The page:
Most of us are aware of the term “greenwashing,” i.e., the process of conveying a false impression or giving misleading information about the environmental credentials of a company’s products or services. It remains an all-too-common practice in markets everywhere, as executives use sustainability initiatives to project confidence, boost followership, and gain a commercial edge.
However, failing to be upfront and transparent or making unsubstantiated claims is becoming increasingly risky for companies. The likes of Hyundai, Shell, Innocent Drinks, and Oatly are the latest firms to be branded as “greenwashers” for making misleading environmental claims. Hyundai, for example, advertised its new Nexo model by describing it as “a car so beautifully clean, it purifies the air as it goes” – a notion the Advertising Standards Authority (ASA) ruled as misleading. Oatly’s claim that it generates “73% less CO2e vs milk” and claims that the dairy and meat industries “emit more CO2 than all the world’s planes, trains, cars, boats etc. combined” was similarly derided. According to the ASA, the company had not been specific enough as to which products it was referring.
It seems that enhanced awareness and understanding of environmental issues has created a more enlightened, climate-literate consumer base. The ASA certainly expects accusations of greenwashing to fuel its work in the years ahead as it shines a “brighter regulatory spotlight on environmental matters in the years to come and tightens up our positions on problematic ad claims where there is an evidence base to do so,” according to ASA’s Toby King.
But according to the latest GlobeScan Healthy & Sustainable Living (HSL) Global Consumer Insights study, most consumers are not concerned about greenwashing.
The research, which includes the opinions, attitudes, and behaviors of about 30,000 people across 31 markets, shows that shoppers are highly receptive to information about the environmental credentials of products contradicting fears about any potential consumer backlash over companies displaying environmental information or messages. The results show that a majority of people who have been exposed to information about the supposed sustainability of products, across a range of categories, trust what they are being told.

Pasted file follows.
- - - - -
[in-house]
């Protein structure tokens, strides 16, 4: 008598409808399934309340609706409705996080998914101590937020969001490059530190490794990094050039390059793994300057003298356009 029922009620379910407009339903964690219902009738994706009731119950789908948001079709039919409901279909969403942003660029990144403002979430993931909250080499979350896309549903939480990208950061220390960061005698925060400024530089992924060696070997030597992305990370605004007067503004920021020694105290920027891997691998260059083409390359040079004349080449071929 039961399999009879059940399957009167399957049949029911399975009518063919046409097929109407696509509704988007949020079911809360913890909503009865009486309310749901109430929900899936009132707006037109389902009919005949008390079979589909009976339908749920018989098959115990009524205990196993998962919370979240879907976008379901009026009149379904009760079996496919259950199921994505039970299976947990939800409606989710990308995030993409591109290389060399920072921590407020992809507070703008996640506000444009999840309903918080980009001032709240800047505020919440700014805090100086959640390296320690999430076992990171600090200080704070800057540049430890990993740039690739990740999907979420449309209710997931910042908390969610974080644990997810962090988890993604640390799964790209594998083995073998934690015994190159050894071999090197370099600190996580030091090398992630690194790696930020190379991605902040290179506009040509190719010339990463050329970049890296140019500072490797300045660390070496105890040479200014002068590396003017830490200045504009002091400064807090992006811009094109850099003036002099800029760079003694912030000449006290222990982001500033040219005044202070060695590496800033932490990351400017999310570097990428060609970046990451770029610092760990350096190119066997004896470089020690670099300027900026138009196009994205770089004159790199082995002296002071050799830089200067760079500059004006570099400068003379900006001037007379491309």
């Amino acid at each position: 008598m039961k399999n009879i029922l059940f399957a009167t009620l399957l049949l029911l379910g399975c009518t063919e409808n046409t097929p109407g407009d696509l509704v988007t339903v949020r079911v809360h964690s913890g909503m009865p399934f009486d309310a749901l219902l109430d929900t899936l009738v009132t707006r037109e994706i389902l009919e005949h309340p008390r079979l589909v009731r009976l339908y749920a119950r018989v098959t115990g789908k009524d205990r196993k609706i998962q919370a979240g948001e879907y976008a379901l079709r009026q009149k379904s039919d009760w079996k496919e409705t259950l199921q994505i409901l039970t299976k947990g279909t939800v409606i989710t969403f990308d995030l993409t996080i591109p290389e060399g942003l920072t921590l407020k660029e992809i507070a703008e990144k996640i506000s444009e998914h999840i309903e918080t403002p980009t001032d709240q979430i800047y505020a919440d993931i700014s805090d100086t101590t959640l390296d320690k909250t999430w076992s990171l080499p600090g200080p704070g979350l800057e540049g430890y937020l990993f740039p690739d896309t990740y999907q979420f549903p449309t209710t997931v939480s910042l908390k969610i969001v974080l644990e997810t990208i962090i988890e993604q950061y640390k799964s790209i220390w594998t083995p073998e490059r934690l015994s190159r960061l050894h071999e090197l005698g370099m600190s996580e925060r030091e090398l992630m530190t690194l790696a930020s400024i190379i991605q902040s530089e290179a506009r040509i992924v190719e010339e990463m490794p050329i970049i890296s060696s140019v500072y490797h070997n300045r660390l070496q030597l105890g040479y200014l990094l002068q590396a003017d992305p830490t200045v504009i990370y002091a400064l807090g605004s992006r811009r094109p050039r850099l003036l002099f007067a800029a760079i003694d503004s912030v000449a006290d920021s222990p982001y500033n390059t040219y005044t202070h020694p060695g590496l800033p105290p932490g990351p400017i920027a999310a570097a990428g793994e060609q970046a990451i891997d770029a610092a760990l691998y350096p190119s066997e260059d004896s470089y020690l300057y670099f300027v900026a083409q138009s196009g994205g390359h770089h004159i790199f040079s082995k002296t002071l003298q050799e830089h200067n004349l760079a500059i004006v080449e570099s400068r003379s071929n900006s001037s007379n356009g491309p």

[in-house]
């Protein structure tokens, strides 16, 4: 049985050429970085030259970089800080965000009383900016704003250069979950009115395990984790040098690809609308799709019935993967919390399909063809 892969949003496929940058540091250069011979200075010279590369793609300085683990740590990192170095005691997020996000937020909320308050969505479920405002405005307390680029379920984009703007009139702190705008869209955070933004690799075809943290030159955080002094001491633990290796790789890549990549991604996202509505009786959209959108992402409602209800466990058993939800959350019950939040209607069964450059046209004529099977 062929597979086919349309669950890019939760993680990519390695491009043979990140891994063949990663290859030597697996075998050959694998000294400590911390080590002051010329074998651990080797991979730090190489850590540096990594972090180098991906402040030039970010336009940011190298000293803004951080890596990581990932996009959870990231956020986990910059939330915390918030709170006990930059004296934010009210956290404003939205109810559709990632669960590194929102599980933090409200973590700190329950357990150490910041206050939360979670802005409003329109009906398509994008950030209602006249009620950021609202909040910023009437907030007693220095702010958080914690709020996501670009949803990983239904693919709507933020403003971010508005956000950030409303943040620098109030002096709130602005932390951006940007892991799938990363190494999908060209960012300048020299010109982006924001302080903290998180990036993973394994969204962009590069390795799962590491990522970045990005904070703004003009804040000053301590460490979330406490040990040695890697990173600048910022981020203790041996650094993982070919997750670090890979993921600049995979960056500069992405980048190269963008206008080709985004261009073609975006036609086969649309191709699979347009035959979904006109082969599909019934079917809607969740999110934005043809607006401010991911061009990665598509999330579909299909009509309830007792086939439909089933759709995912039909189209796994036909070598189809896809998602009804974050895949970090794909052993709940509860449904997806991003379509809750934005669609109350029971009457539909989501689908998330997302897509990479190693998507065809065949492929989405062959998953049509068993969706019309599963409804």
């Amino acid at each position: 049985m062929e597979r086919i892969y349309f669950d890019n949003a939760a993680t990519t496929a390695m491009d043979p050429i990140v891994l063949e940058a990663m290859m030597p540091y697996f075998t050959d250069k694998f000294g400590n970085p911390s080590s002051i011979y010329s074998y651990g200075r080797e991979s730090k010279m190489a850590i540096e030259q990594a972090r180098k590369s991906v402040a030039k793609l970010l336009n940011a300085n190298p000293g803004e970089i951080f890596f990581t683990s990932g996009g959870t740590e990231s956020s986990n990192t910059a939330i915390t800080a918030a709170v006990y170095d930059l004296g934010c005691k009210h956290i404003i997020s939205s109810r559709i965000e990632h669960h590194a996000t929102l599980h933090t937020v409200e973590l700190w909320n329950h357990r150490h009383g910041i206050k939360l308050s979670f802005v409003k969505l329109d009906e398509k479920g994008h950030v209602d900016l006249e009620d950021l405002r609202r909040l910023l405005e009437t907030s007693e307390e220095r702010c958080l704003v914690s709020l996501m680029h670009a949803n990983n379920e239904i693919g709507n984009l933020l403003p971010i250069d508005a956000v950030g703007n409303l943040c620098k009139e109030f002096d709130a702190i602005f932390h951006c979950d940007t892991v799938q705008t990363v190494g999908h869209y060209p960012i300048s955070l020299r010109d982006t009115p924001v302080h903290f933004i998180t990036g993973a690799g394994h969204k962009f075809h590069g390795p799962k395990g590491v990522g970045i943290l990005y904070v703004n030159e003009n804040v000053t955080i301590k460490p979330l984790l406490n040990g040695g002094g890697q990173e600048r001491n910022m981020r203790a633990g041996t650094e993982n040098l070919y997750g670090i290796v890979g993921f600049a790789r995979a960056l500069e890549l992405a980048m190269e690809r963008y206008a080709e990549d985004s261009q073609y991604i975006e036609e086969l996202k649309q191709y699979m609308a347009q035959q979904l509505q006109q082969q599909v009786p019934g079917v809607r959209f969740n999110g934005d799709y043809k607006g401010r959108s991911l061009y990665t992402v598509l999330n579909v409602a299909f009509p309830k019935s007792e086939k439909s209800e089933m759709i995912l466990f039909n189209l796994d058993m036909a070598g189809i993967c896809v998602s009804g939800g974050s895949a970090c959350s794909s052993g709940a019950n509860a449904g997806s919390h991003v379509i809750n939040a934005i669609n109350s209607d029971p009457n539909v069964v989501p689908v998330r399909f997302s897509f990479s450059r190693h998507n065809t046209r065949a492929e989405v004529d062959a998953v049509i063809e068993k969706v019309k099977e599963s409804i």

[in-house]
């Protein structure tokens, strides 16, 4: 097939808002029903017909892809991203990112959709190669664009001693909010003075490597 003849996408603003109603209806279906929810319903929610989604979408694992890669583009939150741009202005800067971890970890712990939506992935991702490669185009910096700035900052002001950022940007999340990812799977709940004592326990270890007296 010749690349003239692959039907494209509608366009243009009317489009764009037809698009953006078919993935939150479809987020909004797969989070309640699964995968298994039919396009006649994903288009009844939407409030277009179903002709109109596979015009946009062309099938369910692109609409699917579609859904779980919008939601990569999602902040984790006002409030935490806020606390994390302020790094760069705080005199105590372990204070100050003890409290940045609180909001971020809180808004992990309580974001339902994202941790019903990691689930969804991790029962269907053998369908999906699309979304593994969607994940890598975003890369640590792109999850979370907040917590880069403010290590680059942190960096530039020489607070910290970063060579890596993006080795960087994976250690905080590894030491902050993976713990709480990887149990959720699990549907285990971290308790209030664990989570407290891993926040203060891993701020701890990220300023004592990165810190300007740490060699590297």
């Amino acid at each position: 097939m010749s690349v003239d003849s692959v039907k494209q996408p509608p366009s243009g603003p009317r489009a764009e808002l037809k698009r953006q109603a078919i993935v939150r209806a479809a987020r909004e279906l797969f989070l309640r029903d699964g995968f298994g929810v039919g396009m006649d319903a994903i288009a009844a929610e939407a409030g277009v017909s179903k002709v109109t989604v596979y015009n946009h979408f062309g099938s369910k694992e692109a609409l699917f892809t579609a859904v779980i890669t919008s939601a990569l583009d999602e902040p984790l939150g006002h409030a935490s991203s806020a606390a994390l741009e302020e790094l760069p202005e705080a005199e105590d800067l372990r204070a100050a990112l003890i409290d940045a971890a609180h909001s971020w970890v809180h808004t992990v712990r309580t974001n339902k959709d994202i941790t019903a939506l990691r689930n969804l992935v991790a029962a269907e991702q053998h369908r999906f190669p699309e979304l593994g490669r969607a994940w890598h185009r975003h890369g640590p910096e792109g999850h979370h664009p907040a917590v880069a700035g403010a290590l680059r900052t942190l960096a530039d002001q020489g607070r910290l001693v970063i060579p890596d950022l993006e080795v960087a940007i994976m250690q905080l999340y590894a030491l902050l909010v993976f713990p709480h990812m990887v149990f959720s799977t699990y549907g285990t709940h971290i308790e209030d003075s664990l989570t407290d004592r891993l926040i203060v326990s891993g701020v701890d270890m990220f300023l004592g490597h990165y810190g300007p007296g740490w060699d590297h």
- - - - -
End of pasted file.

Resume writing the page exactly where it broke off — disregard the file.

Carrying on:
In fact, the data suggests that consumers pay attention and look out for labels and certifications to help them make decisions. The environmental friendliness of a product or service plays a significant role in how people make their purchase decisions, especially for cleaning products, personal care products, and packaged food and beverages, with most saying they generally trust communications for goods where they have seen them. And it is the same story regardless of the age of the consumer. Younger consumers under 30 are not more likely than those over 30 to say that they have at least “some” trust in the information they have received. Those under 30 are however somewhat more likely to express “a great deal” of trust in the messaging.
Campaign groups, including WWF, Greenpeace, and Mighty Earth will remain vigilant when it comes to corporate greenwashing, an issue that was also prominently discussed during the latest UN climate negotiations at COP27. Many net zero pledges are “little more than empty slogans and hype,” according to Catherine McKenna, Canada’s former Environment and Climate Change Minister, who had been tasked with leading a review into corporate promises that might be causing “a surplus of confusion and deficit of credibility,” as stated by UN Secretary General Antonio Guterres last year at COP26.
Renewed attention will certainly keep businesses on their toes. Sustainability initiatives should be appropriately communicated, yet the disclosure of achievements and results must not be exaggerated. It remains a tricky balancing act for sustainability and marketing professionals everywhere. But this new evidence suggests sustainability messaging could be ramped up to reach more consumers, many of whom are looking out for this messaging to help them shop better. On average, only half of consumers claim to have seen, read, or heard at least “some” information on sustainability across eight different product categories. The research also shows that those under the age of 30 are significantly more likely to have been reached by brands’ communications or marketing on how environmentally friendly they are, especially by clothing and apparel brands.
Given the apparent limited reach of information on product sustainability – and the positive response this type of information elicits from consumers – companies have a huge opportunity to encourage and guide consumers to make better decisions, especially among older generations. It is time for brands to stop worrying about greenwashing and instead deliver transparent, direct, consistent, and frequent communications that will close the attitude-behavior gap and help to enable responsible consumerism more fully.
About the Healthy & Sustainable Living research program
The Healthy & Sustainable Living Global Consumer Insights research was conducted in June and July 2022. Designed by GlobeScan, it was developed with a range of partners including Akatu Institute, IKEA, Levi Strauss & Co., M&C Saatchi Group, NYU Stern Center for Sustainable Business, P&G, PepsiCo, Reckitt, Visa, and WWF International. The goal of the study is to help organizations better understand the mindsets of consumers globally and what enables them or prevents them from living in a healthier and more sustainable way.